TASMANIAN deer farmers have joined the debate around culling of feral populations in the face of foot and mouth risk as well as calling for tighter restrictions around imported venison products.
There have been suggestions that deregulation of feral deer could facilitate increased culling by farmers and others wanting to hunt the species to reduce numbers and the risk of the feral deer population spreading FMD should an incursion occur in Australia and/or Tasmania.
Michal Frydrych has operated the Springfield Deer Farm in Mole Creek for the past 11 years. It includes a licensed abattoir. He said farmers have had the opportunity to cull wild deer under crop protection permits for many years. However, he said he had heard that either some would not allow shooters on to their property or charge a lot of money for the privilege. “Allowing hunters into an area where you do not want any deer would be the simplest solution but no luck so far,” he said.
Last week respected wildlife biologist Nick Mooney told Tasmanian Country it was time for the State Government to look seriously at deregulating deer and allowing farmers and groups of farmers the opportunity to cull the population. “I am perplexed to see no consideration of the millions of feral hooved animals that roam freely on to and between farms across Australia, species that are potential prime carriers on FMD,” Mr Mooney said.
He said Tasmania should use its geographical isolation to get ahead of the game. “A good, easy, and cheap first start would be to deregulate deer and at least give farmers and groups of farmers the chance to do what authorities have refused to do but just might have to.” Mr Frydrych also has concerns around the importation of wild shot deer.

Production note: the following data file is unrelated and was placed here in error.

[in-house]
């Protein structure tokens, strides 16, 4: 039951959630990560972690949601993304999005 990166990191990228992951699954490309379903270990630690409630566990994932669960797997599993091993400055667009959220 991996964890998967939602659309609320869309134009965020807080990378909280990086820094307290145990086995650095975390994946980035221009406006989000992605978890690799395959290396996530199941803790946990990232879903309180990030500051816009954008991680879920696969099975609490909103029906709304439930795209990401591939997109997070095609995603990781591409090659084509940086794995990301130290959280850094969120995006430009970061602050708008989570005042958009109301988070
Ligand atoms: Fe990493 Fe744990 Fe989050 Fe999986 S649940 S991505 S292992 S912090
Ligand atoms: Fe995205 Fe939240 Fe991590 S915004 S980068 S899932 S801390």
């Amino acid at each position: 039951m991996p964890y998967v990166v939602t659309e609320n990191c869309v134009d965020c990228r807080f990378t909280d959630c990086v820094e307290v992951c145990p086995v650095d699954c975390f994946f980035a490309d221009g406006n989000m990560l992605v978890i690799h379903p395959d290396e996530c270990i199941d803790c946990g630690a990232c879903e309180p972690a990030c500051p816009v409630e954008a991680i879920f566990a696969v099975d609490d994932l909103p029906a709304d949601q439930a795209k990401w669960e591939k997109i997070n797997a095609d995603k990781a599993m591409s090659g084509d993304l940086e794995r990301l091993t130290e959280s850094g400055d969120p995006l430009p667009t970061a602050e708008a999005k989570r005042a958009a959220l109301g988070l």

“To protect Tasmania, we should restrict wild shot deer import into the state, as we cannot be sure where they come from and how controlled the process was,” he said. “One of the largest producers claimed several times that he must import large tonnages annually and sells his product under Tasmanian/sustainable etc. With small print saying, packed in Tasmania. “This is despite large quantities of deer being available on local deer farms. “Any imported venison should have, breed of deer, farmed or wild shot, origin. “Simple, proper branding as, after all we keep hearing is buy local and support local industry.”
Mr Frydrych said there should be a moratorium on importing wild shot deer as long as the potential of FMD was there. “This would also reduce the number of deer on overstocked local licensed deer farms and reduce risk of deer getting out into the bush,” he said.
Primary Industries Minister Jo Palmer said the Government was committed to evidence-based deer management. Mrs Palmer said the Tasmanian Wild Fallow Deer Management Plan 2022-27, released in February, set out the Government’s approach for managing wild fallow deer in Tasmania over the next five years. “In addition to undertaking targeted population monitoring to help refine deer and browsing animal management over time, further research will be conducted to improve our understanding of deer biosecurity issues,” she said.